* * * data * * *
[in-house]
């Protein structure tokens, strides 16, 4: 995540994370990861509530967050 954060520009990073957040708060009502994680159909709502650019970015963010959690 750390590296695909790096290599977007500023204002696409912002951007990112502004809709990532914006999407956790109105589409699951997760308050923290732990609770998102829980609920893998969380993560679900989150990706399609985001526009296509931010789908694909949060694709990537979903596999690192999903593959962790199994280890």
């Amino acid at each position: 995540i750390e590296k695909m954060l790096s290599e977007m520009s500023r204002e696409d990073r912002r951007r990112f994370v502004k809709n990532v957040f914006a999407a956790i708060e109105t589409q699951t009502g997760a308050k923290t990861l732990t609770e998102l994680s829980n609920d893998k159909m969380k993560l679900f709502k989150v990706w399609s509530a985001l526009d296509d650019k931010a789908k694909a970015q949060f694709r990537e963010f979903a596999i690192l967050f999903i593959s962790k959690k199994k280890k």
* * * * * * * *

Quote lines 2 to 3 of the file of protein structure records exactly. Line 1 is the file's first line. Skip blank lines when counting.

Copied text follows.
């Protein structure tokens, strides 16, 4: 995540994370990861509530967050 954060520009990073957040708060009502994680159909709502650019970015963010959690 750390590296695909790096290599977007500023204002696409912002951007990112502004809709990532914006999407956790109105589409699951997760308050923290732990609770998102829980609920893998969380993560679900989150990706399609985001526009296509931010789908694909949060694709990537979903596999690192999903593959962790199994280890």
């Amino acid at each position: 995540i750390e590296k695909m954060l790096s290599e977007m520009s500023r204002e696409d990073r912002r951007r990112f994370v502004k809709n990532v957040f914006a999407a956790i708060e109105t589409q699951t009502g997760a308050k923290t990861l732990t609770e998102l994680s829980n609920d893998k159909m969380k993560l679900f709502k989150v990706w399609s509530a985001l526009d296509d650019k931010a789908k694909a970015q949060f694709r990537e963010f979903a596999i690192l967050f999903i593959s962790k959690k199994k280890k």